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Not very many Western films were shown in the Eastern satellite countries during the height of the Cold War. East Germans might obtain bootlegged Beatles records but they missed out entirely on the 'decadent' delights of the 1960s, including James Bond movies. Six months after the 1962 release of Dr. No, East Germany's DEFA studios unveiled its own spy saga, complete with a handsome East German master spy. The thriller For Eyes Only - Top Secret is adapted from the exploits of a real double agent in the mid-1950s. A terrific success, it was promoted in the East as fiction based on fact. Only with the fall of the German Democratic Republic (GDR) in 1989 did the full truth come out.
For Eyes Only (Streng geheim) is infused with a propaganda message, as were espionage pictures from all countries during the Cold War. Audiences in the GDR surely enjoyed the adventures of the suave Agent Hansen, even though the violence and sex quotient is far tamer than anything from America or England. We keep expecting Hansen to meet and bed some voluptuous Yankee Jezebel, but he shies away from anything remotely romantic. His one potential romantic partner disappears from the film just things begin to wrap up.
Stasi Agent Hansen (Alfred Müller) regularly sneaks people between the Eastern and Western sectors of the divided Germany. As part of his job as an agent for the GDR he pretends to be a defector to the West. His family thinks him disloyal as well, which means that he cannot see his beloved son in person. Having infiltrated America's MID (Military Intelligence Division), Hansen lives in rooms at the Concordia Trading Company, a front. After attending meetings at which a NATO plan to invade and conquer East Germany is discussed, he immediately sets to finding the original invasion plan documents and smuggling them East. But the MID is concerned about the number of their agents being picked off by the Stasi in Eastern Germany, and is convinced that someone is leaking the inside information. Hansen is tailed, and then brought in for a lie detector test. Hansen distracts his superior Major Collins (Helmut Schrieber) by hooking him up with a girlfriend, and finds time to search the MID's secret headquarters by letting his chauffeur Frantisek (Ivan Palec) use his car, and waiting for the sexy secretary Peggy (Eva-Maria Hagen) to go out on dates with the MID's doctor (John Peet) -- who runs the lie detector machine and helps with interrogations. Hansen must drug people, trap others in elevators and keep a cool head to avoid detection. Things get complicated when it is revealed that a West German Intelligence agent is after the secret invasion plans as well. Hansen's beautiful East German contact sets him up with an escape route, leaving the master spy only 24 hours to locate the secret files and get them past the Allied checkpoint.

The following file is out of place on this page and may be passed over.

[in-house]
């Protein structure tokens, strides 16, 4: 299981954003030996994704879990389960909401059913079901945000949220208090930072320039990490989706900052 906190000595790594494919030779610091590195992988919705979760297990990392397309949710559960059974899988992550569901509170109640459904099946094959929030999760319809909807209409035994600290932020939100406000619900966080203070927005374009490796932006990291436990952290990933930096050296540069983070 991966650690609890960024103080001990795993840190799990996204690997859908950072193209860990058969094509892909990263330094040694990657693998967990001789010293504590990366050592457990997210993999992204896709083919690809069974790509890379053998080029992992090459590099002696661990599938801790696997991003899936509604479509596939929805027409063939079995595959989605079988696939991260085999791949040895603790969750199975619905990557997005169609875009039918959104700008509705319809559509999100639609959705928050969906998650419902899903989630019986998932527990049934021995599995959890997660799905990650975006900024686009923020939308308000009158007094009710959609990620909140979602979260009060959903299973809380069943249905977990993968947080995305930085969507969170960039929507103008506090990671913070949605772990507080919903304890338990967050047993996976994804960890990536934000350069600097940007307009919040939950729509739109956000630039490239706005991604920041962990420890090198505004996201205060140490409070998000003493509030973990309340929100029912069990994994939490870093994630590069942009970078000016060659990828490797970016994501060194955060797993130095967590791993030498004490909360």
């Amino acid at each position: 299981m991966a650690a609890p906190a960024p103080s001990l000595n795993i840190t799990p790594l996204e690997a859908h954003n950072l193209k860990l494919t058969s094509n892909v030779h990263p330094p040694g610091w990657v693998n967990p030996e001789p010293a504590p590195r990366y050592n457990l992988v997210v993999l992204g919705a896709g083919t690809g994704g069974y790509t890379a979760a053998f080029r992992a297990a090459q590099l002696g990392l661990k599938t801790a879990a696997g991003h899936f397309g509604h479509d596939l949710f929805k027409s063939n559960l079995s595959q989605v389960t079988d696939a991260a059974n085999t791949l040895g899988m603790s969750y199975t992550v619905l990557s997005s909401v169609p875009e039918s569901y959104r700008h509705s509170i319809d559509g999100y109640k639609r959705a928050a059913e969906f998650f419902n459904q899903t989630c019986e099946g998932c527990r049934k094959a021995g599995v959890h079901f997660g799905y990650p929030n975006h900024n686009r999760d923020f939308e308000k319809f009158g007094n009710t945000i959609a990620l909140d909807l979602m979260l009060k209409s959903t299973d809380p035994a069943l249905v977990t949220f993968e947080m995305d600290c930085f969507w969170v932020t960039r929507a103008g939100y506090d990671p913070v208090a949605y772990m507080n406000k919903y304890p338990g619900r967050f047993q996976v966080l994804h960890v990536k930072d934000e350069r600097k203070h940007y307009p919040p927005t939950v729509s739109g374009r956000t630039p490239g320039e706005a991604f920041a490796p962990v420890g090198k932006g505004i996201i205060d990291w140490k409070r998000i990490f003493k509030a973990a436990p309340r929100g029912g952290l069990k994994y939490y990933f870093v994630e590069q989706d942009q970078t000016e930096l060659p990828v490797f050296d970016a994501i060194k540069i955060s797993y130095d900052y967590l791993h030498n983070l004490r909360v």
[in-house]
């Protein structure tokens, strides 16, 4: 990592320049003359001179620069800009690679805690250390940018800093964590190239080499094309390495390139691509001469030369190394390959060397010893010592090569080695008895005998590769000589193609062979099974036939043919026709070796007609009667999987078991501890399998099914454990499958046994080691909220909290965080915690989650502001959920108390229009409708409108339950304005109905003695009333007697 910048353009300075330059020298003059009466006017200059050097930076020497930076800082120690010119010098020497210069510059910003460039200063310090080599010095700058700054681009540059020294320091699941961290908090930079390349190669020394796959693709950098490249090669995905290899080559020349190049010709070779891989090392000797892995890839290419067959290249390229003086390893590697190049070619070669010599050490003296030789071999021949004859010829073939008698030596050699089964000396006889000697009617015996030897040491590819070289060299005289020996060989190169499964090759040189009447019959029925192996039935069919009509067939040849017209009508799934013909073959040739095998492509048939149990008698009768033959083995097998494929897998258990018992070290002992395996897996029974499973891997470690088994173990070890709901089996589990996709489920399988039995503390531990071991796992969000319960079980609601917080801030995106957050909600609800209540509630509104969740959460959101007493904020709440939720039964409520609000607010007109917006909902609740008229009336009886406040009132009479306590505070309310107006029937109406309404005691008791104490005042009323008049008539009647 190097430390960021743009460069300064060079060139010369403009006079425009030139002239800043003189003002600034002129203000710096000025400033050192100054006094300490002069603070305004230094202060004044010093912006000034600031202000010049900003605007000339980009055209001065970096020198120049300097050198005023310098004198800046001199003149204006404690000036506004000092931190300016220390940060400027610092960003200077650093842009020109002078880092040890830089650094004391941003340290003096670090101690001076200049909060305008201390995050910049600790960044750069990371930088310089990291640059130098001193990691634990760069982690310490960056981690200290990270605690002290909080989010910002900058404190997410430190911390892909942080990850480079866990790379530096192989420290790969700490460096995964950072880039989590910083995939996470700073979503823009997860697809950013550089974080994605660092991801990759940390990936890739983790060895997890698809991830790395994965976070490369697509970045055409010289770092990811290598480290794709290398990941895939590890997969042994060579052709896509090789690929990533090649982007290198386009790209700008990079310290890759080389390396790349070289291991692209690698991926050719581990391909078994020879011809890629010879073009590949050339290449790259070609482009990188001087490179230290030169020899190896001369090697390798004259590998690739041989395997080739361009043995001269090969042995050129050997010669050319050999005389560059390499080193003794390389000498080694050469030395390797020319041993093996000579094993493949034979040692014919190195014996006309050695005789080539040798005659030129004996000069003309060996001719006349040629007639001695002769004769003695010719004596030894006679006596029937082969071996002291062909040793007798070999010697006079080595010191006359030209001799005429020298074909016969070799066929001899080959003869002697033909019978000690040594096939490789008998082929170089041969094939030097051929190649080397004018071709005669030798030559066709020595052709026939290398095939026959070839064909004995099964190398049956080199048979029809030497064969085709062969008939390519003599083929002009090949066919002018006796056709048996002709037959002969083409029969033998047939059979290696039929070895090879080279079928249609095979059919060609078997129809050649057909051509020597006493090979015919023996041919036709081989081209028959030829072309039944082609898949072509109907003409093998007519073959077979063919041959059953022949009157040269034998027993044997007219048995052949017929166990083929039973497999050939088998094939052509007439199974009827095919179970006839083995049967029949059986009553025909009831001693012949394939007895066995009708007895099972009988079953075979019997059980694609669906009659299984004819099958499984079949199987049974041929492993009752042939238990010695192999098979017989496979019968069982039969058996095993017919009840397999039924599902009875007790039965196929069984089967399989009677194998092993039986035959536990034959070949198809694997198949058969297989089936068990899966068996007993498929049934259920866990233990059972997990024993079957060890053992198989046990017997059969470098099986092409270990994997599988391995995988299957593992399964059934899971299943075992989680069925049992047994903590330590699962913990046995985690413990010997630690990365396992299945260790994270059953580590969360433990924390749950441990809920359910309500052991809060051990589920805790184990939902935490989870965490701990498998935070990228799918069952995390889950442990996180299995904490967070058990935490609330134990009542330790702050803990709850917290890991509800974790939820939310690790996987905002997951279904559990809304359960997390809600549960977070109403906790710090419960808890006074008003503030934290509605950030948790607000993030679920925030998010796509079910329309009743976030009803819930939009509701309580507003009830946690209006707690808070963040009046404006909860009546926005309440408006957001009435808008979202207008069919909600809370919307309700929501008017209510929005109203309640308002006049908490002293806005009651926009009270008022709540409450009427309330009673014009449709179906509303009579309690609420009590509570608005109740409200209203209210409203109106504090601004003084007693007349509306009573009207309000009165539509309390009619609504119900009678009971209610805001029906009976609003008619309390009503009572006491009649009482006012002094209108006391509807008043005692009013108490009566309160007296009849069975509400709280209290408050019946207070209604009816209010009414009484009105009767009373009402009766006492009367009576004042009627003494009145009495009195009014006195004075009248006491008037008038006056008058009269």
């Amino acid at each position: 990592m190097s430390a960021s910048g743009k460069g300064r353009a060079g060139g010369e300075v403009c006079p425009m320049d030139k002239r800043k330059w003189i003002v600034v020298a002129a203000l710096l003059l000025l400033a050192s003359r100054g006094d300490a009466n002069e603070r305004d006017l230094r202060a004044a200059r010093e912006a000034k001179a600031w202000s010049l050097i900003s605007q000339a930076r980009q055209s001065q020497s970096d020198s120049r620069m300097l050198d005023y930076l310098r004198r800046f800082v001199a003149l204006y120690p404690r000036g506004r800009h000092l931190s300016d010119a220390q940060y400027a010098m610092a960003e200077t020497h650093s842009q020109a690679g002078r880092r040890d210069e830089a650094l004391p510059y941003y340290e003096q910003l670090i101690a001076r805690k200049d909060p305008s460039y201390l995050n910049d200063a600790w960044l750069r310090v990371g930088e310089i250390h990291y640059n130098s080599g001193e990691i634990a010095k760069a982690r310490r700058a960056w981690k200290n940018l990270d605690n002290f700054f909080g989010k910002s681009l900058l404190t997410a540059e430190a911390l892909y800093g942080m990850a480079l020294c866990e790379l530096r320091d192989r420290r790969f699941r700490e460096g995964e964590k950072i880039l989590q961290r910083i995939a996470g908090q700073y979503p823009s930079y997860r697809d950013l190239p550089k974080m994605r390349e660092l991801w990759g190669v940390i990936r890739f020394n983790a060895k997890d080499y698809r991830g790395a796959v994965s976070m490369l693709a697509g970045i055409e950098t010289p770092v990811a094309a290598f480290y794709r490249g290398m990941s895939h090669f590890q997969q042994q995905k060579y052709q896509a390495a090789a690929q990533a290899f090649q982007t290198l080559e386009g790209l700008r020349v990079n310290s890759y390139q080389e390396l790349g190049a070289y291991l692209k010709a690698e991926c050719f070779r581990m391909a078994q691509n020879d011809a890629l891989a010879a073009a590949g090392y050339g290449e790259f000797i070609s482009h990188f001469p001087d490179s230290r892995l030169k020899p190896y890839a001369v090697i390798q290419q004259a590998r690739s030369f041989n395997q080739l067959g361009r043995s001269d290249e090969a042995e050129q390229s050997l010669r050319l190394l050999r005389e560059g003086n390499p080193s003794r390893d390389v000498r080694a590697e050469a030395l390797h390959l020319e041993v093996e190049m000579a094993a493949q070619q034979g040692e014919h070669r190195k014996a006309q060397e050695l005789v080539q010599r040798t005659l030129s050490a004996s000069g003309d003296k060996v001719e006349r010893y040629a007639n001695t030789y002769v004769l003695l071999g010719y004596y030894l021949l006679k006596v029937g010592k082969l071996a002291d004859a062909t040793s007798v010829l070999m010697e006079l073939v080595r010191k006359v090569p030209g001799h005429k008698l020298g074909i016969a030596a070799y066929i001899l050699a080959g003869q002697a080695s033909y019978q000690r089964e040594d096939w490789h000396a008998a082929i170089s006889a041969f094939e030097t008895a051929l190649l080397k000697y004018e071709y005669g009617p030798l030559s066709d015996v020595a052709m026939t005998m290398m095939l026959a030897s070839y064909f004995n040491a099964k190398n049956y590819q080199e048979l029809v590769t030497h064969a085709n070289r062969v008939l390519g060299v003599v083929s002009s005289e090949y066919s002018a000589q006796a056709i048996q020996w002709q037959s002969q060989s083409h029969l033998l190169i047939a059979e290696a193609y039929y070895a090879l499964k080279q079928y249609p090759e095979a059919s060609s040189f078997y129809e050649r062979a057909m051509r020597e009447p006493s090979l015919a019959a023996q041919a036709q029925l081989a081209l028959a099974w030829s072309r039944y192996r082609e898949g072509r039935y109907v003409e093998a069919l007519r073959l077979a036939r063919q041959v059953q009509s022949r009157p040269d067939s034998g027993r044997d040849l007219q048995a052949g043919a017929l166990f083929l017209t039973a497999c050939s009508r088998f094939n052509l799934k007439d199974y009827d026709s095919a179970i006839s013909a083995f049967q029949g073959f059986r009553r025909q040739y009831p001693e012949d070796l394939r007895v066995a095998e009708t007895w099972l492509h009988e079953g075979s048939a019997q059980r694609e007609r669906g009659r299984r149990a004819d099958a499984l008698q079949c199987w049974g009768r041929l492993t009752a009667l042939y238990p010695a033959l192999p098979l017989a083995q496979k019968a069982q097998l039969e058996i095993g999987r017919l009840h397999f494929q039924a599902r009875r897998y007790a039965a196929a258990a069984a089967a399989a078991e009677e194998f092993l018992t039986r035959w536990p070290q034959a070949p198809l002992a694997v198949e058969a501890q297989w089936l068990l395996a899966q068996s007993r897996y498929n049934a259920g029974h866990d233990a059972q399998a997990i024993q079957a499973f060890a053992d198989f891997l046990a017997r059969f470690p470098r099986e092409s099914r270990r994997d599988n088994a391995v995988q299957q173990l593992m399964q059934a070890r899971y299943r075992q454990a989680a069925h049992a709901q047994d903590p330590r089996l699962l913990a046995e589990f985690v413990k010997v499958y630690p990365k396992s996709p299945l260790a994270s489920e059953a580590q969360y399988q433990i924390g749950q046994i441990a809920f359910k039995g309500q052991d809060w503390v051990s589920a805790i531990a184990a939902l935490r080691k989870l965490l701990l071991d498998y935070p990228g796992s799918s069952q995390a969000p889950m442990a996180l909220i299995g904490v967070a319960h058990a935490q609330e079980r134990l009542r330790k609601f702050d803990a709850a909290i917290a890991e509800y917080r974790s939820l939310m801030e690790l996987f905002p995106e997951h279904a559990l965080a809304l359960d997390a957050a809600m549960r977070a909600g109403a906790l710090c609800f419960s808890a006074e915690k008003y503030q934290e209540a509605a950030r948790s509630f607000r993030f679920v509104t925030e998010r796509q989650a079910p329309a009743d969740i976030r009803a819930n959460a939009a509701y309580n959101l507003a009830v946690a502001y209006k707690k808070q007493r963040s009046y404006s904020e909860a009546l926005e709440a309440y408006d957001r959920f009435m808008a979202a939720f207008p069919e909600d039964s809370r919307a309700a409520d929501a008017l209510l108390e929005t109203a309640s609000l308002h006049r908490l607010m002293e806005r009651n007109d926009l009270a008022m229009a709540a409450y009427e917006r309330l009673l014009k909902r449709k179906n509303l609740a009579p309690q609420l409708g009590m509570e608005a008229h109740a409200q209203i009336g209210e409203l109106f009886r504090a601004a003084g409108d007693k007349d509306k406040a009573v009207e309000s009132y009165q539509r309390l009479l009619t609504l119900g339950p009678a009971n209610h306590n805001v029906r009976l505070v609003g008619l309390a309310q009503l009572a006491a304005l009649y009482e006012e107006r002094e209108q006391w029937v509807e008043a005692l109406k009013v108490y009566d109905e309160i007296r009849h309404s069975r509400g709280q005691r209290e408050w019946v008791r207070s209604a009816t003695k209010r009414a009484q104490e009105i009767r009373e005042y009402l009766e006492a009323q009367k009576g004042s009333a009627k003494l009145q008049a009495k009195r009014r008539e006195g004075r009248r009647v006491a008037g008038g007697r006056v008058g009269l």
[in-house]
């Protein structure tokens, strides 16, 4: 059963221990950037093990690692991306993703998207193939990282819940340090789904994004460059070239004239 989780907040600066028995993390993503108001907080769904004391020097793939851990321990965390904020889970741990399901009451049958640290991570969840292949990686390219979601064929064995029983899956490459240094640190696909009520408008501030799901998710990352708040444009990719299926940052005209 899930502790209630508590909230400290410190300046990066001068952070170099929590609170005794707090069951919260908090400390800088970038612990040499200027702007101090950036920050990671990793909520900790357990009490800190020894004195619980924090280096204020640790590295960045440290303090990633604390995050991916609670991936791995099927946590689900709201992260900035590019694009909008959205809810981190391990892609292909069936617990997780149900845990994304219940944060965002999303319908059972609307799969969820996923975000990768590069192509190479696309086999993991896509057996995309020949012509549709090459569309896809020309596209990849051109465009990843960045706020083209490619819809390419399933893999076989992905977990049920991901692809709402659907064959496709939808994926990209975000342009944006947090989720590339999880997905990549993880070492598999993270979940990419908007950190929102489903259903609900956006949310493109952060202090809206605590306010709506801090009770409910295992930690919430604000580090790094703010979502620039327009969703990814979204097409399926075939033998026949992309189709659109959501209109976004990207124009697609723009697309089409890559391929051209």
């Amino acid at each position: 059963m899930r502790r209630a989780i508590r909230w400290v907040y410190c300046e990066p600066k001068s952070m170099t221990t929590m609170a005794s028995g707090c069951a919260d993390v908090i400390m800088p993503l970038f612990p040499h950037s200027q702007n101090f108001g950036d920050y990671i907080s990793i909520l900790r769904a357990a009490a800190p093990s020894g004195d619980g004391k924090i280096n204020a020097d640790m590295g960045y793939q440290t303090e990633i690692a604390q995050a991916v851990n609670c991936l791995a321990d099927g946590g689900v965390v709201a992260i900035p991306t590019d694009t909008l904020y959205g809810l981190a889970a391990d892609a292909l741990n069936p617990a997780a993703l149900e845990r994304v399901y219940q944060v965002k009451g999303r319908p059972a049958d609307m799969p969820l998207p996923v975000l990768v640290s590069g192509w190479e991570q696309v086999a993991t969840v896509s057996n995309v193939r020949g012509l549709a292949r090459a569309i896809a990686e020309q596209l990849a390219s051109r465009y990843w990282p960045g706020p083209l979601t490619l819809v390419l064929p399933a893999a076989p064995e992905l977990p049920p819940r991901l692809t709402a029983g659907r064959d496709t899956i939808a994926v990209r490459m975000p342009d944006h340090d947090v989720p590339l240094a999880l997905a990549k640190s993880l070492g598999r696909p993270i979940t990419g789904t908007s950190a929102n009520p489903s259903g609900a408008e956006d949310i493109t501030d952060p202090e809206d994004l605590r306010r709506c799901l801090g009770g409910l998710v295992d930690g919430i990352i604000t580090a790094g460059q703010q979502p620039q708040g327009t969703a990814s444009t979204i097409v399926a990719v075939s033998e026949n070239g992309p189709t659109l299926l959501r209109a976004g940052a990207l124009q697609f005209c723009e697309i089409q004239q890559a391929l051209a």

For Eyes Only is a nicely assembled thriller that makes a fair stab at a 'cool' attitude by playing Jazz music behind the title graphics. The briskly paced storyline feeds us just enough information to avoid total confusion, which makes us feel accomplished when actions and motivations eventually become clear. Alfred Müller's Agent Hansen looks good but seems to have been constructed by committee. When it comes to a fight, he easily bests any opponent. He betrays not a hint of anxiety as talks his way out of tight spots with the American military brass. Hansen has a sure hand with the ladies, but is only interested in business. He charms a girl at a nightclub and then hands her over to the philandering Major Collins, an incompetent who has found a way to personally profit from his position. When Hansen accidentally gets a peek at a woman in a bra, he reacts as if embarrassed. Agent Hansen is also slightly melancholy about being separated from his son. Someday he will finish his job and rejoin the ranks of good comrades on the 'decent' side of the border.